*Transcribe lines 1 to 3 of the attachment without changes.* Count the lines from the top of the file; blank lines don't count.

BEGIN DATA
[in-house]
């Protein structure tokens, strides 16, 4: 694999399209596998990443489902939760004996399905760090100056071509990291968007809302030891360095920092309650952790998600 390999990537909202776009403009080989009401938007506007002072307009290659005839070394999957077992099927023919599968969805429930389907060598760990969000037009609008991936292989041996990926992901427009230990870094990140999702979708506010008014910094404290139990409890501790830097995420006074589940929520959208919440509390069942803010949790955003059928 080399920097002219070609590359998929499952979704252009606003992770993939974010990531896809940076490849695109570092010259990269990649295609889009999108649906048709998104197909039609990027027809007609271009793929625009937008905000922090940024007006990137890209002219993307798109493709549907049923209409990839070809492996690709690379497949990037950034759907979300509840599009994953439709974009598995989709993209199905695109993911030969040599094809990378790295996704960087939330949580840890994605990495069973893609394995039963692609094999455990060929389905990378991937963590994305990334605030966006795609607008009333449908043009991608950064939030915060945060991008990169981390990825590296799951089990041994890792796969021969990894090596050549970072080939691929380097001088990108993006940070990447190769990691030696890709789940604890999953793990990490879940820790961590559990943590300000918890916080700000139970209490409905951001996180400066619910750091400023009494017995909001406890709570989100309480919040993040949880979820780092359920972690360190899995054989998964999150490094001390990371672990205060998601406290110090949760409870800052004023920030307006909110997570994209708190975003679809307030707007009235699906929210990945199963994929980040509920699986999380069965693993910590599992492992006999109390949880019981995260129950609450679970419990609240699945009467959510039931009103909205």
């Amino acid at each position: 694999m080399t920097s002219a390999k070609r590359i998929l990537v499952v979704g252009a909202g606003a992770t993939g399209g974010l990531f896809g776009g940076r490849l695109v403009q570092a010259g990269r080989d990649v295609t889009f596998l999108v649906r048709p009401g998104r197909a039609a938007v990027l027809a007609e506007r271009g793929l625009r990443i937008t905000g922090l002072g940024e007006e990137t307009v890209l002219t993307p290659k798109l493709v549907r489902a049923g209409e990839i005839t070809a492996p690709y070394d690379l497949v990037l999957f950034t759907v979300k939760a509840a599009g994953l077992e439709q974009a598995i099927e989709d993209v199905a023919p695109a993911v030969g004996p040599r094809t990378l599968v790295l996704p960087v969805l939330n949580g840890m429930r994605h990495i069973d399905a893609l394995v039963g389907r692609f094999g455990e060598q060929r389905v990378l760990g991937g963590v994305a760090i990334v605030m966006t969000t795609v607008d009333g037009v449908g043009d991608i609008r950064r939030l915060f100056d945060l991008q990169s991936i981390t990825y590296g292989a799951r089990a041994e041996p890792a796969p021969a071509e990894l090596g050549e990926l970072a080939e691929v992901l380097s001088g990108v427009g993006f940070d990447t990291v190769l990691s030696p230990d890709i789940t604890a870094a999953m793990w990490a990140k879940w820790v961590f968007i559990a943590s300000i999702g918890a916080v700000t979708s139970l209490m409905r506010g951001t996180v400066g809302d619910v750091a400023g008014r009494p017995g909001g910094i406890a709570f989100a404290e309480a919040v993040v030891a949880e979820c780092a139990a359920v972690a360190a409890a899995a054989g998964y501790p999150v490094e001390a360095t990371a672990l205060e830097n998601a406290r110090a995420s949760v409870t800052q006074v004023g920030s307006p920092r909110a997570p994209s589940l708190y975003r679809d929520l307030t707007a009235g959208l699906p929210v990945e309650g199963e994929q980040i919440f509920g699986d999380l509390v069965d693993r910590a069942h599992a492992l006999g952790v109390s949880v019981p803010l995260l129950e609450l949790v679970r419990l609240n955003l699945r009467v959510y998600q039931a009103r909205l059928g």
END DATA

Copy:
[in-house]
């Protein structure tokens, strides 16, 4: 694999399209596998990443489902939760004996399905760090100056071509990291968007809302030891360095920092309650952790998600 390999990537909202776009403009080989009401938007506007002072307009290659005839070394999957077992099927023919599968969805429930389907060598760990969000037009609008991936292989041996990926992901427009230990870094990140999702979708506010008014910094404290139990409890501790830097995420006074589940929520959208919440509390069942803010949790955003059928 080399920097002219070609590359998929499952979704252009606003992770993939974010990531896809940076490849695109570092010259990269990649295609889009999108649906048709998104197909039609990027027809007609271009793929625009937008905000922090940024007006990137890209002219993307798109493709549907049923209409990839070809492996690709690379497949990037950034759907979300509840599009994953439709974009598995989709993209199905695109993911030969040599094809990378790295996704960087939330949580840890994605990495069973893609394995039963692609094999455990060929389905990378991937963590994305990334605030966006795609607008009333449908043009991608950064939030915060945060991008990169981390990825590296799951089990041994890792796969021969990894090596050549970072080939691929380097001088990108993006940070990447190769990691030696890709789940604890999953793990990490879940820790961590559990943590300000918890916080700000139970209490409905951001996180400066619910750091400023009494017995909001406890709570989100309480919040993040949880979820780092359920972690360190899995054989998964999150490094001390990371672990205060998601406290110090949760409870800052004023920030307006909110997570994209708190975003679809307030707007009235699906929210990945199963994929980040509920699986999380069965693993910590599992492992006999109390949880019981995260129950609450679970419990609240699945009467959510039931009103909205």
């Amino acid at each position: 694999m080399t920097s002219a390999k070609r590359i998929l990537v499952v979704g252009a909202g606003a992770t993939g399209g974010l990531f896809g776009g940076r490849l695109v403009q570092a010259g990269r080989d990649v295609t889009f596998l999108v649906r048709p009401g998104r197909a039609a938007v990027l027809a007609e506007r271009g793929l625009r990443i937008t905000g922090l002072g940024e007006e990137t307009v890209l002219t993307p290659k798109l493709v549907r489902a049923g209409e990839i005839t070809a492996p690709y070394d690379l497949v990037l999957f950034t759907v979300k939760a509840a599009g994953l077992e439709q974009a598995i099927e989709d993209v199905a023919p695109a993911v030969g004996p040599r094809t990378l599968v790295l996704p960087v969805l939330n949580g840890m429930r994605h990495i069973d399905a893609l394995v039963g389907r692609f094999g455990e060598q060929r389905v990378l760990g991937g963590v994305a760090i990334v605030m966006t969000t795609v607008d009333g037009v449908g043009d991608i609008r950064r939030l915060f100056d945060l991008q990169s991936i981390t990825y590296g292989a799951r089990a041994e041996p890792a796969p021969a071509e990894l090596g050549e990926l970072a080939e691929v992901l380097s001088g990108v427009g993006f940070d990447t990291v190769l990691s030696p230990d890709i789940t604890a870094a999953m793990w990490a990140k879940w820790v961590f968007i559990a943590s300000i999702g918890a916080v700000t979708s139970l209490m409905r506010g951001t996180v400066g809302d619910v750091a400023g008014r009494p017995g909001g910094i406890a709570f989100a404290e309480a919040v993040v030891a949880e979820c780092a139990a359920v972690a360190a409890a899995a054989g998964y501790p999150v490094e001390a360095t990371a672990l205060e830097n998601a406290r110090a995420s949760v409870t800052q006074v004023g920030s307006p920092r909110a997570p994209s589940l708190y975003r679809d929520l307030t707007a009235g959208l699906p929210v990945e309650g199963e994929q980040i919440f509920g699986d999380l509390v069965d693993r910590a069942h599992a492992l006999g952790v109390s949880v019981p803010l995260l129950e609450l949790v679970r419990l609240n955003l699945r009467v959510y998600q039931a009103r909205l059928g």